This question is about copy constructors: let’s say that you are given the following two accessor methods that belong to a class called SomeClass. An accessor method is simply a method used to get access to the instance variables of a class:

 
public class SomeClass
{
	public String getName()
	{
			return lastName;
	}

	public Year getYear()
	{
			return new Year(leapYear);
	}
}

 

You can assume that leapYear is a private instance variable of the Year class, and lastName is a private instance variable of the String class. Why is it that a copy constructor is being called in the second method, but not in the first? Why even use a copy constructor in the first place?




Before we explain this problem further, it helps to define a copy constructor: A copy constructor is a constructor that takes only one parameter which is the same exact type as the class in which the copy constructor is defined. For example, suppose we define a class called X. Then, a copy constructor defined in class X would also expect a parameter of type X. In the example above, the statement "return new Year(leapYear);" is using a copy constructor because Year is a class and leapYear is an object of the Year class.

A copy constructor is used to create another object that is a copy of the object that it takes as a parameter. But, the newly created copy is actually independent of the original object. It is independent in the sense that the copy is located at a completely different address in memory than the original.

Why copy constructors are used

So, why is it that the second method (getYear) is using a copy constructor? Let’s say we redefined getYear, so that it doesn’t use a copy constructor. It would look like this:

//bad version of getYear, no copy constructor
public Year getYear()
{
	return leapYear;
}

The problem here is that a reference to the private instance variable ‘leapYear’ is being returned. This means that anyone could declare a SomeClass object, call the accessor method getYear() with that object and assign the return value to a Year object. The danger with this is that the Year object now holds a reference to what was supposed to be a private instance variable (leapYear), thereby violating its privacy. This is shown below:

/* let's say that we're using the bad definition of getYear,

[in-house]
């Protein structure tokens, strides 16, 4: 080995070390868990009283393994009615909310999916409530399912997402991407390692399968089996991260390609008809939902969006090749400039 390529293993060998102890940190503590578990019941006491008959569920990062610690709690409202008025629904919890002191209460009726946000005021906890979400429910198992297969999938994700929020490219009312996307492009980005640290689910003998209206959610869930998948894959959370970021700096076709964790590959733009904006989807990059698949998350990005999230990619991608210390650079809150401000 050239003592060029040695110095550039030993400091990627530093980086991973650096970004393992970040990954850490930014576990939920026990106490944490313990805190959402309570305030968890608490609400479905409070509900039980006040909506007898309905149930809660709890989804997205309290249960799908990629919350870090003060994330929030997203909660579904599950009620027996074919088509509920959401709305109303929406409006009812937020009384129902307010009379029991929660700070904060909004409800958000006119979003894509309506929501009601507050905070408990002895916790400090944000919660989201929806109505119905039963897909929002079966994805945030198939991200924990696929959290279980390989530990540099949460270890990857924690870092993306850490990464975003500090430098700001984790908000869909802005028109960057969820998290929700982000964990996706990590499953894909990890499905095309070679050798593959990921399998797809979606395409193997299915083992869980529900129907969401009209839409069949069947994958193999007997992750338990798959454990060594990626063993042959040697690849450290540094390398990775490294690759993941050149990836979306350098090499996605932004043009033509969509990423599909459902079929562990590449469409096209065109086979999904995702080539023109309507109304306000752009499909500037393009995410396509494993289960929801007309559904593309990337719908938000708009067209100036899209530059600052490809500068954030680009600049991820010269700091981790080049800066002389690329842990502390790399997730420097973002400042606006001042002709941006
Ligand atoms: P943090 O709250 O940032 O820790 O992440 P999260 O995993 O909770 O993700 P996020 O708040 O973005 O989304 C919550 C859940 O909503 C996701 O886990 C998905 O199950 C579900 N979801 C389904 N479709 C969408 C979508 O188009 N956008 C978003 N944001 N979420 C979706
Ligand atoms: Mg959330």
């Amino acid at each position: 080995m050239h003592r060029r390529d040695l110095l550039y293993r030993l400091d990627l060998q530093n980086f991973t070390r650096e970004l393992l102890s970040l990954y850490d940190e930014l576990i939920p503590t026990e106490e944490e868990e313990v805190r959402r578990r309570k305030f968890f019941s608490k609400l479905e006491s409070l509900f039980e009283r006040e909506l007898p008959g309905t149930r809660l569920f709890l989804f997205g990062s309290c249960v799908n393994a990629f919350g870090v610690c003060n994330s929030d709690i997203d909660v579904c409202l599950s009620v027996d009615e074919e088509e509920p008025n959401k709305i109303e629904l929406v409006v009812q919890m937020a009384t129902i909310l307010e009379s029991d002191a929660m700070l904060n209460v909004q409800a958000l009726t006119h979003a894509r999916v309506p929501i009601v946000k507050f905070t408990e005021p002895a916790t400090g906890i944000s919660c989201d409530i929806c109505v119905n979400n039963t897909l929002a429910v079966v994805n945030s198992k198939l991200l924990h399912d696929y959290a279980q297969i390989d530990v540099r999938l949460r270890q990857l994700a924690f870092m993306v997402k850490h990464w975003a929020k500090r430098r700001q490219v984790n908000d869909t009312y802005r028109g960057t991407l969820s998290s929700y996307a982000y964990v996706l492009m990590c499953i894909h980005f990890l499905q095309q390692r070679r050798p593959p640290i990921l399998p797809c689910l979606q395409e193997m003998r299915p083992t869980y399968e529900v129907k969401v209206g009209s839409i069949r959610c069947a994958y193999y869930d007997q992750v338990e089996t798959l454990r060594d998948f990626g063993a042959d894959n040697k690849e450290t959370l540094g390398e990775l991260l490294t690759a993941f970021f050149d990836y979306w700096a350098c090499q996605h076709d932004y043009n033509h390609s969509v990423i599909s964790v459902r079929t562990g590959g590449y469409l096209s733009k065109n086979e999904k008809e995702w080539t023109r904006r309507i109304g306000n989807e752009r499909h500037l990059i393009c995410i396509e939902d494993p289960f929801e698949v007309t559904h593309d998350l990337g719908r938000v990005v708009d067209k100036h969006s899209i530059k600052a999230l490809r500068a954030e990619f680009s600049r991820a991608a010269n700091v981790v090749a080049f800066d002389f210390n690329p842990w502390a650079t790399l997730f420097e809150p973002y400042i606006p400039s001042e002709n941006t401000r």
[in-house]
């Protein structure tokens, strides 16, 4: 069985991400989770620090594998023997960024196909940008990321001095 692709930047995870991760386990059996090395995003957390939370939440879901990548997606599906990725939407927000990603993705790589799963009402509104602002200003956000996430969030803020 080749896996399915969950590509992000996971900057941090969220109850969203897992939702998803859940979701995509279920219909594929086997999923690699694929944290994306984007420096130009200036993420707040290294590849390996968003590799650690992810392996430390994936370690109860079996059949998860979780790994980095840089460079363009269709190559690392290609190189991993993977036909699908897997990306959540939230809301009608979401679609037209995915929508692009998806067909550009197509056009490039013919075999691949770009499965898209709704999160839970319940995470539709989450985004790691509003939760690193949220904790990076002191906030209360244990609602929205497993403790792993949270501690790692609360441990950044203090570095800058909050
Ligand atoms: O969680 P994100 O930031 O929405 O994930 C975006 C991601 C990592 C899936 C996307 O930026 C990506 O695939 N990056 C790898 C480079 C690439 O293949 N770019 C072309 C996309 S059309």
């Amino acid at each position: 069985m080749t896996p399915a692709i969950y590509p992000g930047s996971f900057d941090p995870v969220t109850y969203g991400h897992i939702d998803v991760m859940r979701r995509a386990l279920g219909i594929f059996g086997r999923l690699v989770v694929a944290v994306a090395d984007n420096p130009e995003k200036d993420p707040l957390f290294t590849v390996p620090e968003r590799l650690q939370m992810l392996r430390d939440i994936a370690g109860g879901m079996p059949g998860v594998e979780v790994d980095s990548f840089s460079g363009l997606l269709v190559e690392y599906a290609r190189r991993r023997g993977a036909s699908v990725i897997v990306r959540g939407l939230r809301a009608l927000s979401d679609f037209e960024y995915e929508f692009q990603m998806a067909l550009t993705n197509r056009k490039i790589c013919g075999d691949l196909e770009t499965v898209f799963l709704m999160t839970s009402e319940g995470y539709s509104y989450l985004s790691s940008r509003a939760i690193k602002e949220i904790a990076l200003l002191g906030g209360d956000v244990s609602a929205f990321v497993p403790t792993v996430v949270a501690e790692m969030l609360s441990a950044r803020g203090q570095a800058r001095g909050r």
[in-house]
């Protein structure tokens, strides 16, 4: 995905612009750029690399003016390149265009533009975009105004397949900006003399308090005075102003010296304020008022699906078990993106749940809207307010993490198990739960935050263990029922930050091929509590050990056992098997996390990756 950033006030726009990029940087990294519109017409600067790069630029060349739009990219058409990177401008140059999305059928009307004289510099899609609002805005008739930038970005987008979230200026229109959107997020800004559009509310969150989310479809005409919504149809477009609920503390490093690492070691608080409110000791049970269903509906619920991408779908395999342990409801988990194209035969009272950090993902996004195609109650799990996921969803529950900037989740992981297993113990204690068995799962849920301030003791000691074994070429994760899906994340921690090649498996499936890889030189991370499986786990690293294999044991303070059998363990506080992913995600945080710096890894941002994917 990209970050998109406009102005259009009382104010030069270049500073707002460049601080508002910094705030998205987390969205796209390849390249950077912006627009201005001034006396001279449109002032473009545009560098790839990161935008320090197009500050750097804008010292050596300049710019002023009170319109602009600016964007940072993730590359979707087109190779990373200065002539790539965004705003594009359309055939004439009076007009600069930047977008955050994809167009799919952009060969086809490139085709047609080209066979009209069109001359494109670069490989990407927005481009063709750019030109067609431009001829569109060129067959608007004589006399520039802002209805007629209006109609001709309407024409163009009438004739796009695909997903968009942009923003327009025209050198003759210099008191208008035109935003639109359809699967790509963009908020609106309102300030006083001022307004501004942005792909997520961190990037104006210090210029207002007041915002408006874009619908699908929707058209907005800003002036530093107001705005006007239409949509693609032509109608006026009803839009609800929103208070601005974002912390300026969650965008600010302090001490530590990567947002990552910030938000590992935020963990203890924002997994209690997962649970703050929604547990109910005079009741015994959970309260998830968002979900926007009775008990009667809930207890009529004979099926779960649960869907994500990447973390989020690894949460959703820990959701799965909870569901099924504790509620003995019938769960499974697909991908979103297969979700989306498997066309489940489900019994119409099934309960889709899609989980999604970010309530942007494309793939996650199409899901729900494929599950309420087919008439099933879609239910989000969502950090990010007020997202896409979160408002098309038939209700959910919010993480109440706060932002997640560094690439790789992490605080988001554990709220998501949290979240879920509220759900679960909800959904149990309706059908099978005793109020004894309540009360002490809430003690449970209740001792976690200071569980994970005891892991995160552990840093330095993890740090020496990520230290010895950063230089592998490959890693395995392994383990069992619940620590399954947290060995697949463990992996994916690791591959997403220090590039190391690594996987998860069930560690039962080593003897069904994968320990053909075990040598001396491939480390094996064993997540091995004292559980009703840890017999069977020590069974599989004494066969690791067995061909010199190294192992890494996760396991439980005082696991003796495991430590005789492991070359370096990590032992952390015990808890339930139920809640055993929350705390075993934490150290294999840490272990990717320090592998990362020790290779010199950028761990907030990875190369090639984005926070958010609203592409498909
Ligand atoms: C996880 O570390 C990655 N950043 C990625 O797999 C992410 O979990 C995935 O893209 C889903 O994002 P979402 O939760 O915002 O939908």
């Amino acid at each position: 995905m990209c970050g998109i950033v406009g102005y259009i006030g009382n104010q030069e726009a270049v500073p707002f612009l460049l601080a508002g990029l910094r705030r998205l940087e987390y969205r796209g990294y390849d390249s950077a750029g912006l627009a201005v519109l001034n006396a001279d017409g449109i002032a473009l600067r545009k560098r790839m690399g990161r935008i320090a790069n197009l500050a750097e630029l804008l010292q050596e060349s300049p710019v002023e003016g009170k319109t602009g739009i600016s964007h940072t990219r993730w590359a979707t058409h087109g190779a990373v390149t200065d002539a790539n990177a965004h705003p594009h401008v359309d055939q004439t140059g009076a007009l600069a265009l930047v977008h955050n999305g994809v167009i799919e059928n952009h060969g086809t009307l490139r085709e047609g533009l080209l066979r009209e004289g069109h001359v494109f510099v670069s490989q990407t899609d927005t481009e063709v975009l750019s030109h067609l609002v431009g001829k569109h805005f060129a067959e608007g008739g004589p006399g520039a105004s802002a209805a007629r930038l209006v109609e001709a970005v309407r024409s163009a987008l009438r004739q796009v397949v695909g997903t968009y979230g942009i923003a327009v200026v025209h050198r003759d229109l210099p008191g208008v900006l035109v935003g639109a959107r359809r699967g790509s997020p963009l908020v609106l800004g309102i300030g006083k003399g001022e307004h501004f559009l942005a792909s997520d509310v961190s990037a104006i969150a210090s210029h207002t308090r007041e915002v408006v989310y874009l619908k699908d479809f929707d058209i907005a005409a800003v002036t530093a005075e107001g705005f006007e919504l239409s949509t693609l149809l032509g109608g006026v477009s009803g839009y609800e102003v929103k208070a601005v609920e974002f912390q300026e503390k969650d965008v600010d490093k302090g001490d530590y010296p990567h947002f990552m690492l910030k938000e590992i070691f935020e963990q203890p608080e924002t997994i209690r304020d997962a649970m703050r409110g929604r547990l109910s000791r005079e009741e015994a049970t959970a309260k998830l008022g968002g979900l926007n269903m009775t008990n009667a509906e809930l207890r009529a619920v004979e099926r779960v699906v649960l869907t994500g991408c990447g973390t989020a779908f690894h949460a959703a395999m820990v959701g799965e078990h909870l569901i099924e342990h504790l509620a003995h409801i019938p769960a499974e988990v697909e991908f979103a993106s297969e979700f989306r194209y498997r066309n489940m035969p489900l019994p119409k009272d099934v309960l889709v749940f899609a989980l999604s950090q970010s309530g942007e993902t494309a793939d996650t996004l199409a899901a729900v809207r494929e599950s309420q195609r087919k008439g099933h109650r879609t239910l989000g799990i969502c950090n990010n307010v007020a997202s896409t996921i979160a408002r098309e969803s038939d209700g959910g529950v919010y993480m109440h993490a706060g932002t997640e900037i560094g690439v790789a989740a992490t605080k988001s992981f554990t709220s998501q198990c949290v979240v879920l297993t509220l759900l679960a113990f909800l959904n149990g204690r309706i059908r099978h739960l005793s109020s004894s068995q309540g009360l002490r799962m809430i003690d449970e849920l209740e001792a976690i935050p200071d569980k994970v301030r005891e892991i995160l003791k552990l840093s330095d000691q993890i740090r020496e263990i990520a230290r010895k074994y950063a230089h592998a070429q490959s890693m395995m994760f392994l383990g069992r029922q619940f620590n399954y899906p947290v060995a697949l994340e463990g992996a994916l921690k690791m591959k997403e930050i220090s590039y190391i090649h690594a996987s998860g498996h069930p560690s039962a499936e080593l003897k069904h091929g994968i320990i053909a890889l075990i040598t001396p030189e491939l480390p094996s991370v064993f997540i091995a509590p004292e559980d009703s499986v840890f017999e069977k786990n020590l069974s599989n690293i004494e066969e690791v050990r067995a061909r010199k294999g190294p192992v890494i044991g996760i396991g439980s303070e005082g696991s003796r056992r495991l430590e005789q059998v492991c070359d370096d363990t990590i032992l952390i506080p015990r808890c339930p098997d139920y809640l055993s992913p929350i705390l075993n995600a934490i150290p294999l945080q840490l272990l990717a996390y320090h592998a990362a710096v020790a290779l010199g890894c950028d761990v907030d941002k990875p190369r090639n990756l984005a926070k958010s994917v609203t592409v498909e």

without a copy constructor  */
public class SomeClass
{
	public Year getYear()
	{
		return leapYear;
	}
}

//suppose the following is done in some other class:
SomeClass someObj = new SomeClass();

Year badObj = someObj.getYear();  

//badObj now has a reference to leapYear, which 
//it shouldn't be able to access.

//With a reference, badObj can now change the 
//contents of the private instance variable leapYear




By using a copy constructor in the definition of getYear(), a separate Year object is created entirely. This object has the same values stored in the instance variables as the original leapYear object, but with its own address space. This way the original leapYear is safe.

In the getName() method defined above, it looks like we will encounter the same problem, because we are returning a reference to a private instance variable. So now the question is why isn’t a copy constructor being used in the method getName()?

The answer is that it simply does not need a copy constructor because the value of the instance variable "lastName" can not be changed, even if we have a reference to it. This is because the String class is what’s called an immutable class – which means that it contains no mutator methods that would allow us to change any String object. So, even with the reference, we can’t modify "lastName". This is why it’s perfectly safe to return a reference to "lastName" even though it’s a private instance variable.

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  • Gopinath M B

    I think clone also serve the same purpose right?

  • balaji

    copy constructor is much like views in SQL.
    say object 2 is in need of values from object 1.
    If u pass reference of object1 to object2, then object 2 accesses all the members of object1 including object1’s private members.
    This is a security violation.
    To avoid this only a copy of object1’s value is passed to object 2 through copy constructor.
    In other words,
    Object1 and Object2 share same values(data) but they cannot access each others address location(memory).

  • arhdna

    Use copy constructor when ever you want to create shallow copy and deep copy.

  • Ani

    Couldn’t understand well. Where should we use copy constructor? Need more explanation with simple examples.

  • Vinodhini Purushothaman

    Within an instance method or a constructor, this is a reference to the current object — the object whose method or constructor is being called. You can refer to any member of the current object from within an instance method or a constructor by using this.

    For example, the Point class was written like this

    public class Point {
    public int x = 0;
    public int y = 0;

    //constructor
    public Point(int a, int b) {
    x = a;
    y = b;
    }
    }

    but it could have been written like this:

    public class Point {
    public int x = 0;
    public int y = 0;

    //constructor
    public Point(int x, int y) {
    this.x = x;
    this.y = y;
    }
    }

    VINODHINI, INDIUM SOFTWARE, AUTOMATION COE

    http://www.indiumsoft.com/core-qa-offerings/test-automation

  • Sudhir Kaushik

    this keywoed in java with all way how it is used..pls explaiin and how they work pls explain line to lline